In fact, by playing the Beijing card, Pakistan is sending an important message for the United States. In one of the first statements in the floor of the Parliament after the Osama killing, Prime Minister Gilani appreciated China's gesture as Pakistan's all-weather friend, which commended the Pakistani sacrifices in the war against terror. The Pakistani government is also trying to shore updomestic support by suggesting that even if the US were to punish or discard them, they have a reliable friend in China. In a rebuff to the US, Gilani is reported to have stated in an interview to the Xinhua news agency that "we are proud to have China as our best and most trusted friend and China will always find Pakistan standing beside it at all times."1

In addition, now that Osama is dead, the US could possibly look out for an early exit option, which would mean that Afghanistan will go back to the dark ages with Pakistan controlling the Taliban and the Taliban taking over Afghanistan. Along with Pakistan, China will make a quick entry into Afghanistan.

China's interests in Afghanistan are both strategic and resource-based. China's increasing role and influence in Kabul will be a factor that India will have to consider. Chinese policy towards Kabul will be driven by three objectives - rich mineral resources, strategic gateway to Central Asia (a region rich in resources) and the Xinjiang Uighur problem. Managing all the three successfully (in the typical Chinese way) dictate closer relationship with Pakistan and Afghanistan (and even Saudi Arabia).

China is already the largest investor in resource-rich Afghanistan. It already has a $3.5 billion investment in the Aynak copper mine project and Beijing plans to make additional investments in tapping the oil, gas and iron mine sectors in Afghanistan. Therefore, the Chinese interests in Afghanistan are long-term and the role of Pakistan in aiding those interests is critical.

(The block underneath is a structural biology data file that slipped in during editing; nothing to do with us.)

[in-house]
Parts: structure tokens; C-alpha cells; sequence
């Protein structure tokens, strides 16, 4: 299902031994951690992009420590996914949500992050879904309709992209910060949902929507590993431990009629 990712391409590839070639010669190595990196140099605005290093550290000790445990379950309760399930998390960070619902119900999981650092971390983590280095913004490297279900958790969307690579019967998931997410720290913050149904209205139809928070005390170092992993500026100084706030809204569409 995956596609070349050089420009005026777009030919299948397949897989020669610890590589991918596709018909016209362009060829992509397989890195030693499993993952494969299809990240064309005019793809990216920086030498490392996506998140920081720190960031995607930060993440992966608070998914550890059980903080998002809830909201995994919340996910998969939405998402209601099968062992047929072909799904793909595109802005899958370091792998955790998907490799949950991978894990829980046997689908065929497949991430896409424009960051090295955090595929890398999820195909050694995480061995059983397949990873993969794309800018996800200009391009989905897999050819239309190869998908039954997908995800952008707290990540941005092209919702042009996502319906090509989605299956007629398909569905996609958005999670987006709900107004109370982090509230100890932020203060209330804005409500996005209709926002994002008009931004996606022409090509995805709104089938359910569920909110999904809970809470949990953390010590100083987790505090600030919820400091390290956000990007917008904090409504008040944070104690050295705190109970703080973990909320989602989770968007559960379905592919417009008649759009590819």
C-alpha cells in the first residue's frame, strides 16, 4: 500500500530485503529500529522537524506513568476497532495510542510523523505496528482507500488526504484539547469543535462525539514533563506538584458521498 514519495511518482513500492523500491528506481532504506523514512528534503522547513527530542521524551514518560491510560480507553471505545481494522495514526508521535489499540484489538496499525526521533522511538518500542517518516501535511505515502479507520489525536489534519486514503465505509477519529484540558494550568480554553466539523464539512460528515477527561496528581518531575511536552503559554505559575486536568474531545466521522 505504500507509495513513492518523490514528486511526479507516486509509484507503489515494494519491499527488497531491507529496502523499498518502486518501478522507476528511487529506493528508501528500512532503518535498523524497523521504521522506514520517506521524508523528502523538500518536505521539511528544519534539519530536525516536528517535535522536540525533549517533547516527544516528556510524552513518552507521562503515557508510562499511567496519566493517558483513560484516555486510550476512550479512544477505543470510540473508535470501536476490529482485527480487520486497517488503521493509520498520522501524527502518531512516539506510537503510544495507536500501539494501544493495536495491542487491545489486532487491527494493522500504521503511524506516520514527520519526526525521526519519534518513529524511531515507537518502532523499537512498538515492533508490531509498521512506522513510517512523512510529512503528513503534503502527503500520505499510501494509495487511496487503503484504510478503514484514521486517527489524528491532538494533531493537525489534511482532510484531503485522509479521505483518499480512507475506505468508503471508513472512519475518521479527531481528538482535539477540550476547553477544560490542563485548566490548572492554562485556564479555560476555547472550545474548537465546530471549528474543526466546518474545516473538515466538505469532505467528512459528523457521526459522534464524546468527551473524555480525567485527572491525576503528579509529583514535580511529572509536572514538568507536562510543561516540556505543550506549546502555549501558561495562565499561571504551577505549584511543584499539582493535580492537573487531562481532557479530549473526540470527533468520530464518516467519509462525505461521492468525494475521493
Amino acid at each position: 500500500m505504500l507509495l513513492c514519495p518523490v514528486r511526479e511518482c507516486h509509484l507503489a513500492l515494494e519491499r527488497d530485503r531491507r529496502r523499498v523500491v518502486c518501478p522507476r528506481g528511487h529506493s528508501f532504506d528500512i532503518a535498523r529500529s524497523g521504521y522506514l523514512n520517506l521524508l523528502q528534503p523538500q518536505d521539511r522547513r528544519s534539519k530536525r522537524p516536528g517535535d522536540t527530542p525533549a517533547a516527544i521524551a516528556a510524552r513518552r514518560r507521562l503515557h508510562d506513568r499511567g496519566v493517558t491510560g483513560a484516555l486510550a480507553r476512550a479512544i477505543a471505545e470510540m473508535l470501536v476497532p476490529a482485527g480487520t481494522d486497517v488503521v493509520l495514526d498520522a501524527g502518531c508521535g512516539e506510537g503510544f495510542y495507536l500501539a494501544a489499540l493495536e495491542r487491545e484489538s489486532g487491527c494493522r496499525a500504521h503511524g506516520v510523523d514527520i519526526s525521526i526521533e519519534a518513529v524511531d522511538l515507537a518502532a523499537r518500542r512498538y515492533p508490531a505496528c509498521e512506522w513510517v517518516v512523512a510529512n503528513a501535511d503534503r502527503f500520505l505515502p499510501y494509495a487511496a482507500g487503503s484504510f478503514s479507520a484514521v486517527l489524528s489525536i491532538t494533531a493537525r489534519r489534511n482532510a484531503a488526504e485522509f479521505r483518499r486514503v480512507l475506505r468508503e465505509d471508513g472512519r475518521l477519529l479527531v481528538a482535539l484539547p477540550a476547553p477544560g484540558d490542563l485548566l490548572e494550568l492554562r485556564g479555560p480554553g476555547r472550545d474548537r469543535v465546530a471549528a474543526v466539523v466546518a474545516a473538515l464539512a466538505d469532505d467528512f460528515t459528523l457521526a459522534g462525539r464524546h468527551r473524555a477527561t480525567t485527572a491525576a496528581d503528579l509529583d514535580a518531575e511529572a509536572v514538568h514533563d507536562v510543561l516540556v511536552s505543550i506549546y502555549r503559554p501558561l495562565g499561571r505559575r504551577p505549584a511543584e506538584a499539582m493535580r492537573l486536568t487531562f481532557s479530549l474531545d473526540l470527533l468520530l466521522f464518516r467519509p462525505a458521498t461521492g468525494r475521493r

Second, the role of Pakistan and Afghanistan in keeping the Uighur problem under wraps is equally important an imperative that drives the Chinese AfPak policy. At one level, China has been careful not to openly criticise the Pakistan-based terror groups that may bring about wrath of these groups in Xinjiang. At another level, China does not want a weakened Islamic country taken over by terror groups that may fuel trouble among the Uighurs in the Xinjiang Province.

A third strategic imperative that dictates the Chinese AfPak policy is the potential for Pakistan and Afghanistan to become gateways into Iran and Central Asia besides providing alternate routes for energy transportation, in the event of being choked in the crucial Malacca Straits. China's large-scale investments in infrastructural projects - Gwadar Port and overland routes - have been undertaken keeping in mind this objective.

Given these three compulsions, it is unlikely that Pakistan's importance to China is going to be diminishing in the near future. On the contrary, the relationship will be consolidated even further and broad-based to include some of the non-traditional areas of cooperation such as outer space.2

The Chinese objectives are in perfect congruence with those of Pakistan. Pakistan is also mindful of the fact that an enhanced Chinese presence will keep India away (at least Pakistan is hopeful of), thereby ensuring Pakistan the strategic depth that it has been seeking to achieve in Afghanistan.